I haven't written any poems for some days - maybe as long as a week - so I trotted off for a quick coffee and poem-writing session today and left my husband with the kids. Unfortunately, nothing new came of it, but I did feel able to rewrite an old 'abandoned' poem that's been bugging me for ages. It's less a poem, actually, than a mish-mash of poorly connected rain-and-flood images and phrases out of which a more confident poem, 'Flood at Boscastle', published this year in Poetry Review, eventually grew.
That situation may need explaining. 'Flood at Boscastle' was a poem which just seemed to come loose from the rambling draft of a much longer poem. Having emerged in the centre of it, 'Flood' shrugged the rest of the lines away, leaving them on the floor of the page like shorn hair or wood shavings. So I've had these unfinished - or rather, abandoned - images lying about for some months, roughly in the form of a poem, waiting either for the bin or for the right moment to be rewritten.
I've talked about this tricky rescue process before on Raw Light, and in other places - in an essay recently sent to the magazine Mimesis, for instance - but it bears some repetition, I feel, being slightly different each time it happens.
With this particular draft, vaguely entitled 'Boscastle', I knew that I couldn't make a move on constructing its ruins into a poem until the right mood took me. By which I mean that I lacked the right approach or inspiration. Not in some nebulous 'Muse' sense but in the sense of having discovered the right tone or connector or structure which would draw all those loose threads and shavings back together into one coherent whole.
Today, skimming through John Burnside's 'Selected Poems' (Cape, 2006, and highly recommended), I found the right structure for that abandoned draft and shamelessly adapted it to my needs. It's not something people talk about at parties, but being a poet sometimes entails behaving like a magpie, lifting techniques and ideas from other poets, both dead and living. And that's precisely what I did today.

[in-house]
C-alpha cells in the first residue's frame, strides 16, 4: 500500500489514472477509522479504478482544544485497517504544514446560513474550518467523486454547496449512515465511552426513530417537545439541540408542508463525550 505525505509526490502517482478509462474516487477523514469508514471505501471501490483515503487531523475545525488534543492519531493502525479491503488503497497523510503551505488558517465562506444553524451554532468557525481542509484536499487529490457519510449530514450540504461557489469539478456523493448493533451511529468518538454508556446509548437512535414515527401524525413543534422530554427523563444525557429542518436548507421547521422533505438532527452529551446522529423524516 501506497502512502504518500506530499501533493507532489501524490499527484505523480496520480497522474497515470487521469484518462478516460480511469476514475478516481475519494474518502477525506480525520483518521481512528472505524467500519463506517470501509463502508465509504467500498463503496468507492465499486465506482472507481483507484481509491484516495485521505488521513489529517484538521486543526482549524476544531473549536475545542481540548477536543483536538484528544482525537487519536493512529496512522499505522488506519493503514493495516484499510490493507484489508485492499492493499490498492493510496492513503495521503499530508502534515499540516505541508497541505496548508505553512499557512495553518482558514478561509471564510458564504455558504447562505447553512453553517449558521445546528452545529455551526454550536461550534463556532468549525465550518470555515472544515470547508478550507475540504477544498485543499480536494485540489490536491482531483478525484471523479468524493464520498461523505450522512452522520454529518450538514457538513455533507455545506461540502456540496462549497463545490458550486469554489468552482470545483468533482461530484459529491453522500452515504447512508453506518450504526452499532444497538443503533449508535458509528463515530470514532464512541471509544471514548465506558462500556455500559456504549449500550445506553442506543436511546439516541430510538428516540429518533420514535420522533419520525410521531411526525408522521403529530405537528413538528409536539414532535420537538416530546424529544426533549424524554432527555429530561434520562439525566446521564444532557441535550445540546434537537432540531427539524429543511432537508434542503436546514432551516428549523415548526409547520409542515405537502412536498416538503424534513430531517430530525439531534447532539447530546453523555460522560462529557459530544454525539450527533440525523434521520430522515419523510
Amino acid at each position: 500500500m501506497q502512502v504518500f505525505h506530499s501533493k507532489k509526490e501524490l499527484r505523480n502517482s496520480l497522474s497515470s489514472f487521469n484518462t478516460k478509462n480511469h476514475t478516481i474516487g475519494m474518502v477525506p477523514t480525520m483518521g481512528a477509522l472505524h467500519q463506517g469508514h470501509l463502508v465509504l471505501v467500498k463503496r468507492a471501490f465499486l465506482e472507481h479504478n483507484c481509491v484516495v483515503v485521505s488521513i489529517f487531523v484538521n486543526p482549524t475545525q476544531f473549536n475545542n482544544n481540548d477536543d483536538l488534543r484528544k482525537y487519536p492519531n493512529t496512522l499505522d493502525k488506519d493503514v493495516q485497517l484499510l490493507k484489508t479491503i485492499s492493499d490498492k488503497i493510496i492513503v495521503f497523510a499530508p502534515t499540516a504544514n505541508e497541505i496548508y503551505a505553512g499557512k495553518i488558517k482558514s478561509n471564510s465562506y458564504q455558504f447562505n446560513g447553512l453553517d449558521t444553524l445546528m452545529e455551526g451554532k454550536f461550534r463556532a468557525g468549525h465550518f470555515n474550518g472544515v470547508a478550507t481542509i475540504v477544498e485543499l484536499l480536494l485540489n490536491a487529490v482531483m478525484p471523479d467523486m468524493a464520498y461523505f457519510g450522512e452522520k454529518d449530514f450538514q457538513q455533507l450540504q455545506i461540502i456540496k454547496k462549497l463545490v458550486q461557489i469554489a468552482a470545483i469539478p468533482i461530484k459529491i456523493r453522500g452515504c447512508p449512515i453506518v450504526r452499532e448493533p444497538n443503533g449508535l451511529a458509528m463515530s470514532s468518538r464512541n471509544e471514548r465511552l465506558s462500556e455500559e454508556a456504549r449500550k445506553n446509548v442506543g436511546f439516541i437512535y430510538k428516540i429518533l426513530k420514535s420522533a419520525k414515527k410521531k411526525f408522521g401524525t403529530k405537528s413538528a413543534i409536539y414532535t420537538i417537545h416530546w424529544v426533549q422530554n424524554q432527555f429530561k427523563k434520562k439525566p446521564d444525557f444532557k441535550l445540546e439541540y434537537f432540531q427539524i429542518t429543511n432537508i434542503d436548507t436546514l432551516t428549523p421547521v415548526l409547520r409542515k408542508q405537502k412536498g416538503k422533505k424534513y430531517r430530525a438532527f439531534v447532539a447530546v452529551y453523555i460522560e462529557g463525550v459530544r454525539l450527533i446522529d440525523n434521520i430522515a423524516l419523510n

In John Burnside's 'Selected', I found a number of strong working models of how to manipulate disparate images and phrases - disparate but running along connected themes - into one coherent unit. I was especially interested in his way of shrugging off excessive punctuation. In some of his freest poems, you find the colon, the full stop, and the occasional long dash. Not much else to hold his lines together or apart - only the white spaces. It's a technique particularly favoured by avant-garde poets, but the majority of examples I've read appear to use white space in either an arbitrary way or to bolster and add surface value to a too weak linguistic structure. In Burnside's work, by contrast, the gaps between lines or words spring inevitably from the sense of the words, setting each image like a jewel in the rich cloth of the poem.
So I looked at this fragmentary draft of mine, this shoddy ruin of a disembowelled poem, and began to see - in the light of having just read John Burnside's 'Selected' - how these disparate images could be knit together without clashing or clotting, i.e. by using the white space of the page to create distance and clarity - a sort of spatial integrity - instead of falling back on standard punctuation and left-to-right margins, which can feel inadequate to the task in some poems.
The 'new' poem created from this process is still undergoing refurbishment, of course, and may take several more months before it's ready to send out anywhere, but I now have much stronger hope that it will one day be publishable. It would be easier in such cases, perhaps, just to let those abandoned drafts go. And I usually do. But a few of them refuse to be forgotten. And that stalwart refusal is what makes them interesting to me, and worth continuing to worry at. Sometimes for years.